The proliferation of consumer-grade EVs will make a dent in sales over time, but there are problems with their affordability as well. The Ford F150 Lightnings hold 57% of its value after five years and range in price between $52,000 to $97,000.
“I don’t think consumer-grade companies producing EVs will drop the price, but what it will do is get more people interested in electric cars. A Ford F150 that’s electric will get people into the idea of electric cars because it is recognizable and familiar. However, a $40,000 truck still isn’t affordable,” says Moody.
Your Car’s Extended Warranty
EVs do have some novel advantages that are intrinsic to their design. They require less mechanical work, because their structure is designed around a battery rather than a combustion engine with multiple complex components. Teslas are rated for a lifetime mileage of 300,000 to 500,000 miles. This means that future EVs could be sold in the future at an initially high expense and lower operational costs.
The downside to EVs is that the battery component is critically expensive if it fails, and if it fails after the warranty period, it can cost as much as $15,000 out of pocket to replace the battery.
EVs have an unusually long warranty period of roughly eight years to deal with battery issues. Still, it also creates a problem trying to sell EVs once they’re seven to 10 years old and the lifespan of the battery is declining. This could mean that the resale value will radically decrease over time, but consumers will be necessarily hesitant to purchase a 10- to 15-year-old Tesla when the repair costs could rival the sales cost.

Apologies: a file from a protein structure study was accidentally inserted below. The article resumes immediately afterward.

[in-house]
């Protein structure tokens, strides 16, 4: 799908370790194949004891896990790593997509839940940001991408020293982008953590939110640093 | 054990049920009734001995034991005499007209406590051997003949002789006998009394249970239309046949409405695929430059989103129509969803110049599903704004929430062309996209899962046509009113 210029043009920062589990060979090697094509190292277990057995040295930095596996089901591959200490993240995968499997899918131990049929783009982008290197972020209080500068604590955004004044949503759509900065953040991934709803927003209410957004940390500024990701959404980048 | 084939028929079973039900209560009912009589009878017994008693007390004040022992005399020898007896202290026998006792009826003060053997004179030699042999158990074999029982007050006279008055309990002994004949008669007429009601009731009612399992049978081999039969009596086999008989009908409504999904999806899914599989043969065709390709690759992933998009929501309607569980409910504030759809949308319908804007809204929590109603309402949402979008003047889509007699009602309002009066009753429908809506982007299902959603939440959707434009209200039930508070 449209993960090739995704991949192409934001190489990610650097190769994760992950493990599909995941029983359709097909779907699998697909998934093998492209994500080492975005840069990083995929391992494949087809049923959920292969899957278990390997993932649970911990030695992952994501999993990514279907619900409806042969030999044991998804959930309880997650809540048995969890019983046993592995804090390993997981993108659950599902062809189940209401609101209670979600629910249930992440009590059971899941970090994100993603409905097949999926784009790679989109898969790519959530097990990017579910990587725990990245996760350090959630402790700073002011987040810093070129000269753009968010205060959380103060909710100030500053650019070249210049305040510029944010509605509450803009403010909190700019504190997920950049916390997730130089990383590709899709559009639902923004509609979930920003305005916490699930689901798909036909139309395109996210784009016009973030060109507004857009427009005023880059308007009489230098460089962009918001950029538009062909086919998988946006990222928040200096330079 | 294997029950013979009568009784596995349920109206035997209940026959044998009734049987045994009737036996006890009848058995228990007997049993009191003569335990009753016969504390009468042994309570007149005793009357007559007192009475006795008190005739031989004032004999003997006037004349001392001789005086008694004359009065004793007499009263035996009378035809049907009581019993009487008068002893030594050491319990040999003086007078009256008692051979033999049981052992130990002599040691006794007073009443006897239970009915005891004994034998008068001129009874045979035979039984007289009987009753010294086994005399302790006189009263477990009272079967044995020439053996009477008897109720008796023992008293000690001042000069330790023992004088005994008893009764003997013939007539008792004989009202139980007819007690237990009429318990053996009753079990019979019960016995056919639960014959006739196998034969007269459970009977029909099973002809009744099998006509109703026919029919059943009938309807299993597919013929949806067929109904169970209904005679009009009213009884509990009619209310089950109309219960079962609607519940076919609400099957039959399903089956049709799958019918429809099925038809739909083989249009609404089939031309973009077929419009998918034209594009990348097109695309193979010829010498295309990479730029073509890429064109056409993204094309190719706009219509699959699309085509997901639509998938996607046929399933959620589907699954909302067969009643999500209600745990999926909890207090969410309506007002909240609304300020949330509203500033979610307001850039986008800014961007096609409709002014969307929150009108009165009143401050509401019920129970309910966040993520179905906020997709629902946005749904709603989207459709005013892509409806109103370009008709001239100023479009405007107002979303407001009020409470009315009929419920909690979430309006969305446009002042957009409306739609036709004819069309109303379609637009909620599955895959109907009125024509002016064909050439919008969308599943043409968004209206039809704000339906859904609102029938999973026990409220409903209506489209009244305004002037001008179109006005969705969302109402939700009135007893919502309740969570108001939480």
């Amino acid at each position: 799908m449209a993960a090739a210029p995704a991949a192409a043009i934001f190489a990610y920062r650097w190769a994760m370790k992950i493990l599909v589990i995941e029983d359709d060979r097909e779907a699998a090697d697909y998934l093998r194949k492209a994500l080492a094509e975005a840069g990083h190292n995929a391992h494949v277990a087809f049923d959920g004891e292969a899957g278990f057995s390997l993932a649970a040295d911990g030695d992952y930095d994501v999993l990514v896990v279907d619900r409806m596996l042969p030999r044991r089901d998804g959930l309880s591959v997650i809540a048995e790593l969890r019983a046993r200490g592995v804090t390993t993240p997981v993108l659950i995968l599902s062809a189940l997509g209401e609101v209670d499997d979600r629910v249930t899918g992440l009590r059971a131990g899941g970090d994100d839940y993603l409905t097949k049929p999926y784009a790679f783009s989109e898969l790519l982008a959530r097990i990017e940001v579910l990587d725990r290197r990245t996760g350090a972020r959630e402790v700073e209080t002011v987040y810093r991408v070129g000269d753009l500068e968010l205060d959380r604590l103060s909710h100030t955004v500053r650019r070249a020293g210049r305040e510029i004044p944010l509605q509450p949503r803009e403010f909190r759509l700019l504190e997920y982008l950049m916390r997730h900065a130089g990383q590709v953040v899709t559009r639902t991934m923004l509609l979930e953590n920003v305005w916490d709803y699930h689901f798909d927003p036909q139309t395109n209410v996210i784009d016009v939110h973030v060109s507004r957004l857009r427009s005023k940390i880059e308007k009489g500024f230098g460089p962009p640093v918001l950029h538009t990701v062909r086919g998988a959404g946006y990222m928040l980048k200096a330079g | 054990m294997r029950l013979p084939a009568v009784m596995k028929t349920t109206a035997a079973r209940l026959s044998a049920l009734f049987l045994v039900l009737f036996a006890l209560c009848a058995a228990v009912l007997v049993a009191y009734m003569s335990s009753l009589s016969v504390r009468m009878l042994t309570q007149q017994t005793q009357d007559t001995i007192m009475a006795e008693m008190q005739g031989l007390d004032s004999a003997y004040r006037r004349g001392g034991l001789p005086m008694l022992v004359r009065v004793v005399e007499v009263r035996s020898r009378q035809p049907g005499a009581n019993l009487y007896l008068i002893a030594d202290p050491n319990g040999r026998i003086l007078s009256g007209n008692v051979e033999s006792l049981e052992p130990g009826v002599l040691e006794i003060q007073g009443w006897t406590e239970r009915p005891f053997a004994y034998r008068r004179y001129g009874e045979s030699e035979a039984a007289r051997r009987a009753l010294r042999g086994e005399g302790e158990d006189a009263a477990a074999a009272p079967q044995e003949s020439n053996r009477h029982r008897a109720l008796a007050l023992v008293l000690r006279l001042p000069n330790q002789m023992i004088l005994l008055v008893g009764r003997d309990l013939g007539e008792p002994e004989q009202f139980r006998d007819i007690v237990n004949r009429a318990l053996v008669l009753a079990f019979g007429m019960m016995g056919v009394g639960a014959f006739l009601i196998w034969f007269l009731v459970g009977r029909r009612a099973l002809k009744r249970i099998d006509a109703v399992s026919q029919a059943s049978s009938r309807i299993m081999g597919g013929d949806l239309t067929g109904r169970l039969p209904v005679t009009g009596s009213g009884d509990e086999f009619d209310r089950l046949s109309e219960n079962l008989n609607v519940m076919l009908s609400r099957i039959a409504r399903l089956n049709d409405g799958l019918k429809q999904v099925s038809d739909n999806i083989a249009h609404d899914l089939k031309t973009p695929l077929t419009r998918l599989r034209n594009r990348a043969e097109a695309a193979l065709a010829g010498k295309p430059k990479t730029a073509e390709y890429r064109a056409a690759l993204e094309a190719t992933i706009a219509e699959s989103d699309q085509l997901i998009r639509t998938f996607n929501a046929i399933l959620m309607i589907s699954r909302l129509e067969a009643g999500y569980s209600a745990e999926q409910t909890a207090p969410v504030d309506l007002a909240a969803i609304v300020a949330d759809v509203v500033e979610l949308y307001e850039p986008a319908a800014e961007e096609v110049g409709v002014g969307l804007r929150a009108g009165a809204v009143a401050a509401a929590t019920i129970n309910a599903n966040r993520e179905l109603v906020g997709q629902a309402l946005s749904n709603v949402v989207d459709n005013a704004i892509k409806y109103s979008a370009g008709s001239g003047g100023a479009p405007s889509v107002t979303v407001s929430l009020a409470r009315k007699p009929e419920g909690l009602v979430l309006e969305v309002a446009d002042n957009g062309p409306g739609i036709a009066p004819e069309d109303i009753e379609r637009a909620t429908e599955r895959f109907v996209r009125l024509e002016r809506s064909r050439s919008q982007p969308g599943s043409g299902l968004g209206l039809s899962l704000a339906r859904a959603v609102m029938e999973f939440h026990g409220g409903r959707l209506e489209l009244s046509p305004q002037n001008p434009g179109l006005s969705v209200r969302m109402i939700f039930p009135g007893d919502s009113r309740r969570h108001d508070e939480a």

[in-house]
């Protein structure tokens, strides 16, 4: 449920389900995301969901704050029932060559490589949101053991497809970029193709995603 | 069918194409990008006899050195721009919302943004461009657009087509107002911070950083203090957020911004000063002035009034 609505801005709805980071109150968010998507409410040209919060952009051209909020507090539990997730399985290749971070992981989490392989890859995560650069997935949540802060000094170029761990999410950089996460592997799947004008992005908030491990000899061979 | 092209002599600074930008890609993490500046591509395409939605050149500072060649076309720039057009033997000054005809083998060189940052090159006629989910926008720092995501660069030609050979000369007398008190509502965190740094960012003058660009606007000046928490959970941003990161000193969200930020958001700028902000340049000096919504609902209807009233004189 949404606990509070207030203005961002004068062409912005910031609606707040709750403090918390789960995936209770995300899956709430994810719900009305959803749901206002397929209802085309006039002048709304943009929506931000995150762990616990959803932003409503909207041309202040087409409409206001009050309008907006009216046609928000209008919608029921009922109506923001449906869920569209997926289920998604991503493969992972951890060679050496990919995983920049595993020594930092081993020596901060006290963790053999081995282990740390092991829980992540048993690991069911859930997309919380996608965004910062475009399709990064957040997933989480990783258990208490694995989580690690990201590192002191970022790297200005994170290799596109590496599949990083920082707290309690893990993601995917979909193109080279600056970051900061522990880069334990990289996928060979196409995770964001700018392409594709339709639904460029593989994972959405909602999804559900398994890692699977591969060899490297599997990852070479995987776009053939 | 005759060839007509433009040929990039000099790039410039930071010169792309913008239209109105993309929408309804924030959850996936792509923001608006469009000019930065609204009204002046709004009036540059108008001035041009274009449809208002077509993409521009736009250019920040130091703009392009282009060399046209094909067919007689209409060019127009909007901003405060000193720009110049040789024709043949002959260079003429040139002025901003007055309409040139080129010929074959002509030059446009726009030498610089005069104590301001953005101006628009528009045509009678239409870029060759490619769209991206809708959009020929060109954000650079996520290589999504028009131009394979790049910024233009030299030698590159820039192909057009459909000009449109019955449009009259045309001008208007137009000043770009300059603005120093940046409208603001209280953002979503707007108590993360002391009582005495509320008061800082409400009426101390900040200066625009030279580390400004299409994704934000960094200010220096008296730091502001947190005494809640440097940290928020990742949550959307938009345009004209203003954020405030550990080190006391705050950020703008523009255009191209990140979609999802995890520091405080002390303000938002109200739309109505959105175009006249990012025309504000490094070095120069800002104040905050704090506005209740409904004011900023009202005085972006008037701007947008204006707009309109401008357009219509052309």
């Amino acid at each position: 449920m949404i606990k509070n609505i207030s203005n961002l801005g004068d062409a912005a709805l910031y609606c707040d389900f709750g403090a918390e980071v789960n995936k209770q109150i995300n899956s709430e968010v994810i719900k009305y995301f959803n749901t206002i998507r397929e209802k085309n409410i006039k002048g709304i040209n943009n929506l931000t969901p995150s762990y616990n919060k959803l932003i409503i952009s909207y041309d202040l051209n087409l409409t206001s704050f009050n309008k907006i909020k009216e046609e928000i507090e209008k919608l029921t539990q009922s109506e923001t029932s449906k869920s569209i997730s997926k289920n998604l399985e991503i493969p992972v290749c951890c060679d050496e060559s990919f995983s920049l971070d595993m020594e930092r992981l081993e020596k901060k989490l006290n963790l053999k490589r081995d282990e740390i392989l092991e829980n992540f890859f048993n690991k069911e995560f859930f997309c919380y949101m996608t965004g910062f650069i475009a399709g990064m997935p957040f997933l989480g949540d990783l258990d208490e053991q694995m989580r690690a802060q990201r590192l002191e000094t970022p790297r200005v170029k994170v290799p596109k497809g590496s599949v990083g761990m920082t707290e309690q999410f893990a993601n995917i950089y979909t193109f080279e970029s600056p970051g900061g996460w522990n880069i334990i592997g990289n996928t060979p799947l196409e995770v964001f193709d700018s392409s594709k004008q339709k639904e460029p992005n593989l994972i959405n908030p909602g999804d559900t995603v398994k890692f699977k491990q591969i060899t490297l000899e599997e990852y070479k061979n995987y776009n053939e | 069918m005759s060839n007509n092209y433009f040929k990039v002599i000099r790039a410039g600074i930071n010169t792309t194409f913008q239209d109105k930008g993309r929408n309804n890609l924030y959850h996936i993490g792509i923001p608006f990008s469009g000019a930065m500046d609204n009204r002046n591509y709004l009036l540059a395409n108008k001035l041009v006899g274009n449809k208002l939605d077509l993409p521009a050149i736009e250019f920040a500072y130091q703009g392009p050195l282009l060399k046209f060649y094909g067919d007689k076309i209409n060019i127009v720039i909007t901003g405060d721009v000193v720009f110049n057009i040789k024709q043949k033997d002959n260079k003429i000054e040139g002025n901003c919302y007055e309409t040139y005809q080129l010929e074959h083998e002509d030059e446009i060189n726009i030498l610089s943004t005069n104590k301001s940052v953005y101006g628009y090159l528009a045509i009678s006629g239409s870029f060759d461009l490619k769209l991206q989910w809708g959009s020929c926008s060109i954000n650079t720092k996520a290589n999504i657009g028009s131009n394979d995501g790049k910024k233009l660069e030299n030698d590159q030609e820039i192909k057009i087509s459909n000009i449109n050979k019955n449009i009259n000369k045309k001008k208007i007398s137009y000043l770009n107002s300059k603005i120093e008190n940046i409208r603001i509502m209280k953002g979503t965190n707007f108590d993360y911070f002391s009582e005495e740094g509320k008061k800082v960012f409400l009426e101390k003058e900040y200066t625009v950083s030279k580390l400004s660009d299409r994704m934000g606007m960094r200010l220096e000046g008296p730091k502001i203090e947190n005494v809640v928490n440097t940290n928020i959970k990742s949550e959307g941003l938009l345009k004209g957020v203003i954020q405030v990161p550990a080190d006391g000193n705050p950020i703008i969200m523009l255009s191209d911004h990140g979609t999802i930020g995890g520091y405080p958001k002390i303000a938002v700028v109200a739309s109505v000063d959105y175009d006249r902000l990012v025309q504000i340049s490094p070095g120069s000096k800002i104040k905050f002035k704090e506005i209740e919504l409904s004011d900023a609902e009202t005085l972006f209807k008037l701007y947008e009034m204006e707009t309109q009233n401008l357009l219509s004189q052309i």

“If you buy a $10,000 used electric car, you’re taking more of a chance than a $10,000 gasoline car. If I buy a $10,000 Toyota Camry with 150,000 miles on it, I know what I’m buying. It will have a handful of problems, but it is workable,” says Moody.
What’s Not Being Said
Moody says that an under-discussed part of the ongoing attempts to encourage EV mass adoption has been the proliferation of hybrid vehicles, which have not received as much attention as EVs. Hybrid vehicles burn gasoline but at a much lower rate than conventional gas-powered vehicles. He wonders what the environment would look like if hybrid vehicles could serve as the bridge between the modern automobile and the future.
“It’s possible today to get a hybrid for a moderate price that will get 60 miles per gallon. Do you think the average consumer knows that? It would be worthwhile to ask what it would look like 30 years from now if hybrids were getting 75 or 100 miles per gallon. What do the air and environment look like, then? Hybrids will be the bridge for those who cannot afford a $60,000 car to get there. The more are produced, the more the price will come down,” he says.
While the Inflation Reduction Act has coincided with an increase in EV sales, it was not the cause. EVs are have been growing in popularity for years because Teslas are popular and desired luxury vehicles for those who can afford them. Moody believes that society will have to face a reality check about totally phasing out gas-powered cars within the next 12 years.
“What we’re seeing in this goal of eliminating gas-powered cars is similar to when General Motors said in the 1970s that they couldn’t build any more convertibles. By 2006, they sold hundreds of thousands of them. Predictions need to be taken with a grain of salt,” says Moody.